And lastly we got our foster care pack through, we think we are going to apply and hope to get a place on their training course quite soon, and when we have done that finally tell the adoption agency what we are doing. After decorating before we were away I've been re-tidying the "green room" (ex-study/sewing room, current single spare room/sewing room, possible future children's room) and it needs a "window treatment" - I found some batik purple/green giraffe fabric in my fabric mountain, it is very cute but not too childish, so that is going to be made into a blind. My niece (with my mad brother and my slightly less mad mother) is coming to stay next month, so I am billing this as her/her sister's room. If we do foster, there will be a lot of things that we need to buy, but I am oddly excited about possibly needing to buy a waterproof undersheet for this visit.

Yes, I know. Very few people could actually say that.


Thalia said...

The perils of being well informed is that you tend to either upset the docs or at least wind them up because you know the back story. Your interpretation of the data sounds spot on to me - until they've got the technology much improved on PGD, and a better understanding of the level of mosaicism in embryos etc., it's unclear it helps anyone much - except perhaps those with clear issues like translocations (although that's not clear cut either).

Glad to hear things are moving forward, it must feel good to start to see a new use for that room.

Vivien said...

Ah - a waterproof undersheet! I am envious - the adoption thing has ground to a temporary halt with me!
Keep the receipts - you can reclaim expenses and they even give you an allowance for fostering, as I understand it!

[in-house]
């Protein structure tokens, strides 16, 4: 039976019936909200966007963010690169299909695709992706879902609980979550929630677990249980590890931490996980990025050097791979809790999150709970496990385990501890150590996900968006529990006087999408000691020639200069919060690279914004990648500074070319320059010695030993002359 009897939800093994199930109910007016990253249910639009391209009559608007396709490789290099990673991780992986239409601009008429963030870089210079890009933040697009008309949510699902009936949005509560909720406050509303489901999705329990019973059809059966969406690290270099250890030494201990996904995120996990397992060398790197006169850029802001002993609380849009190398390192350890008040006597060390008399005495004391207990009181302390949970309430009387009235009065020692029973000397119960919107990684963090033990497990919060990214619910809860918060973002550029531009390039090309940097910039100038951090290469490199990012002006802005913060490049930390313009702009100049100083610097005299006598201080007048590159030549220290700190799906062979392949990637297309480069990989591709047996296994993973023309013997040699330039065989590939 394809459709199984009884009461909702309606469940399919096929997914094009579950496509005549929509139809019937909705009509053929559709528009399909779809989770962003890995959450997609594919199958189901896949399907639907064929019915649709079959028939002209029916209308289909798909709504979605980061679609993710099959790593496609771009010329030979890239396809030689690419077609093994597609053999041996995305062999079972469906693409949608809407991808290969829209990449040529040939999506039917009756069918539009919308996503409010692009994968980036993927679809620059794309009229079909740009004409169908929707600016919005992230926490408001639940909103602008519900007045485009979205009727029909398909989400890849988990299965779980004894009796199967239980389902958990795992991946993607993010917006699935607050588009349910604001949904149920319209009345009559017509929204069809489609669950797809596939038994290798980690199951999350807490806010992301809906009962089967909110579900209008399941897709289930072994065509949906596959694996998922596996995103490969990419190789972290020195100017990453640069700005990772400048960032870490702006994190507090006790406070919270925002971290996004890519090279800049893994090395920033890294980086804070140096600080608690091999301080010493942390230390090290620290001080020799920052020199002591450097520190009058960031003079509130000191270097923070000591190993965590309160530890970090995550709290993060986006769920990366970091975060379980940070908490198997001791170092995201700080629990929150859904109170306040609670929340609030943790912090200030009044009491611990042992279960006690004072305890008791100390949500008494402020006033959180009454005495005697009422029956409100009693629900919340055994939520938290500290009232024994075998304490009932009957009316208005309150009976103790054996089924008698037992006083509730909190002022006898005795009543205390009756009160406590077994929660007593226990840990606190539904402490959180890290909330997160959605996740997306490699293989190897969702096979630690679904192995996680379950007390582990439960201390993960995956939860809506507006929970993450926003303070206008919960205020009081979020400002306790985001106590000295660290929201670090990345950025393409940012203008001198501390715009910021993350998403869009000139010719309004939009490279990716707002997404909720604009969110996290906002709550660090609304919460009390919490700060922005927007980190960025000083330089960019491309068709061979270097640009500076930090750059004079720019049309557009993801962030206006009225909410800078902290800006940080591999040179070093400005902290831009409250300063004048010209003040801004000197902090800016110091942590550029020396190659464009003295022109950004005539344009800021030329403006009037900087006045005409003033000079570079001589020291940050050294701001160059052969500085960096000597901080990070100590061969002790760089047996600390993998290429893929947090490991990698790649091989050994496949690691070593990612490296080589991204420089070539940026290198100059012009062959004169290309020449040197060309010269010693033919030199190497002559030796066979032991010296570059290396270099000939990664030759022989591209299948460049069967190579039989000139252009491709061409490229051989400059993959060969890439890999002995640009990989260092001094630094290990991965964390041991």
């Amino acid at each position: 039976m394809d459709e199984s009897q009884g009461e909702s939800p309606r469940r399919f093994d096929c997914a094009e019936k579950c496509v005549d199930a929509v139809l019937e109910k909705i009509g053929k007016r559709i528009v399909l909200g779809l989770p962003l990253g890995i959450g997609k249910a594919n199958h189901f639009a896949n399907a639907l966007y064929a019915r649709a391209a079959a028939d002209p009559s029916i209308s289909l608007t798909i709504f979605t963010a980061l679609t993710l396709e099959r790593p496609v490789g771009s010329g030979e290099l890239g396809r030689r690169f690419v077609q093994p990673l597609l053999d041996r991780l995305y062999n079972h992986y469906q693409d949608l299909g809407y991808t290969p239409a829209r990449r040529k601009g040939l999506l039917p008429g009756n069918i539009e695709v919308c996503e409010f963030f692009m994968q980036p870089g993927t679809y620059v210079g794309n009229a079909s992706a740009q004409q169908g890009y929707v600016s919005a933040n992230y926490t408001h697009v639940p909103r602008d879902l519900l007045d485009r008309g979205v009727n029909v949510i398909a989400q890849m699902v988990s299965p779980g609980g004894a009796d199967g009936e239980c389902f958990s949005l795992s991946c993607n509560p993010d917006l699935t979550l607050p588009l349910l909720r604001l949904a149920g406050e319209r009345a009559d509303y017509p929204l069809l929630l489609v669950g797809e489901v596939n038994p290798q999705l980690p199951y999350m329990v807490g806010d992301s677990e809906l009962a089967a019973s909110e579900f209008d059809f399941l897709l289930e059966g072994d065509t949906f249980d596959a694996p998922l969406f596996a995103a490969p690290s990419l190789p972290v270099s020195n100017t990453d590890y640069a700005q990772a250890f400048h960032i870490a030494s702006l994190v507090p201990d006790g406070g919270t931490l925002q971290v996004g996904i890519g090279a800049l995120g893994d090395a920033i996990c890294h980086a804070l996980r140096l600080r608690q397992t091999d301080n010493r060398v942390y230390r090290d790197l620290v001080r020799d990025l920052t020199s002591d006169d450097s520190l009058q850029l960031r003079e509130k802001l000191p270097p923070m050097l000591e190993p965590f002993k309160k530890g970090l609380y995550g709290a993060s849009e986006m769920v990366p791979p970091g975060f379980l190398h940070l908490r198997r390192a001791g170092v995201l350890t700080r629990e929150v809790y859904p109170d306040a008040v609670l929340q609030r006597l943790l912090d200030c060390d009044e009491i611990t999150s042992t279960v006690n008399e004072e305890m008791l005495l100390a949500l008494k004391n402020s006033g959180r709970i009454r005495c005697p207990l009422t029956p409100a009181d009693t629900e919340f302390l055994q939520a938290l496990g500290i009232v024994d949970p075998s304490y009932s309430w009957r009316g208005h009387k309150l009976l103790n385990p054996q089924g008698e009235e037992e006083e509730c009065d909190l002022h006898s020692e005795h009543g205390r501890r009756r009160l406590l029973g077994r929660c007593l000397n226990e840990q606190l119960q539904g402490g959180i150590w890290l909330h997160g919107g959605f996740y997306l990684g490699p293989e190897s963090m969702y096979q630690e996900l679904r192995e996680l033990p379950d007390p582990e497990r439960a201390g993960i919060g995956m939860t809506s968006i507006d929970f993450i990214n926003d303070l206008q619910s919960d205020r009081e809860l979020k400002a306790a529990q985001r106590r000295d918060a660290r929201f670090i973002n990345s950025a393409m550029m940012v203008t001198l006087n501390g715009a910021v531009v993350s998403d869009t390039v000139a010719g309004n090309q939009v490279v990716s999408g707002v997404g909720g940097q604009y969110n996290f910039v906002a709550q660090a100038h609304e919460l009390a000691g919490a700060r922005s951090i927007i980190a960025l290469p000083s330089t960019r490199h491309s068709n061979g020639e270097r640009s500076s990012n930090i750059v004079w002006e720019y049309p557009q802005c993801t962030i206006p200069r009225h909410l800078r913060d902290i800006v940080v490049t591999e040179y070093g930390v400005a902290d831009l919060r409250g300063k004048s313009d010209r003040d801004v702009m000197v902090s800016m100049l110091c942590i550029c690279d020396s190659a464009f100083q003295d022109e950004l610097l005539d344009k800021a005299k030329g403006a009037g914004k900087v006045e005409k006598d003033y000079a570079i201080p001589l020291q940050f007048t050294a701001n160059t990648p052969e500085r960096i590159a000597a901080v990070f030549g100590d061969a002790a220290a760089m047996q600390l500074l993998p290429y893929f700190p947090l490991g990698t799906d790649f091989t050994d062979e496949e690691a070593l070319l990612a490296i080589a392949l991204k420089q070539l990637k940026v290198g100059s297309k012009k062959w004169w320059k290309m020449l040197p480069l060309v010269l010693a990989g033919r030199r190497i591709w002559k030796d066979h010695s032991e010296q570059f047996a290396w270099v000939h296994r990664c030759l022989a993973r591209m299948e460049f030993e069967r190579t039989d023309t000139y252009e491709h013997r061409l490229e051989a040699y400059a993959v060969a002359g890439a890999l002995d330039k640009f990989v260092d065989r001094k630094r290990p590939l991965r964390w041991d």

littletadpole said...

Hmm, doesn't sound too promising. Let's hope the nutrient check throws up something conclusive.

Geohde said...

It's nice to see that you listen critically and evaluate the information presented to you in a consultation for yourself. My sister, bless her heart, takes it all as Gods Gospel because a medico said it, and they "must know". I "mustn't know" despite my (almost) qualification because I'm her sister. Argh. Drives me batshit when I try and gently tell her that healthcare is just like any other profession, look around and you'll find several flavours of opinion for the exact same problem. I know she's just recently been fed horse-apples and lapped it up because she's vulnerable. Urgh.

Anyway, as for the folate thing. The sad conclusion I came to after my experience with a NTD pregnancy, is that whilst *yes* some women have a metabolic problem with folate metabolism which can be tested for, unfortunately *no* there's nothing specific that can be done, should it be detected other than mega doses of folate. So I saw no point in getting the tests and just take the ridiculous amounts of folate. Sigh. The limits of modern medicine. I've just got to hope that the next baby (should there ever be one) is ok.

PS. thank you for dropping by my blog, I love to get comments!

May said...

*Makes face at Dr Alterna-tweed*

What's with the ear-ache/ sore-throat thing? It was your dang throat!

Anyway, I have no idea why he took it upon himself to give advice about IVF. I thought his job was to improve health and fertility generally, not get all technical about something that is NOT his speciality. I'm a little disappointed in him.

But I hope the rest of it was all useful.

I'm going back to see him next week, to ask him why the heck he was so convinced I had endo. I mean, we've looked now, with a camera and everything, and I didn't. Feeling a little... flattened, I suppose.

Good luck with the fostering thing. The giraffe fabric sounds wonderful.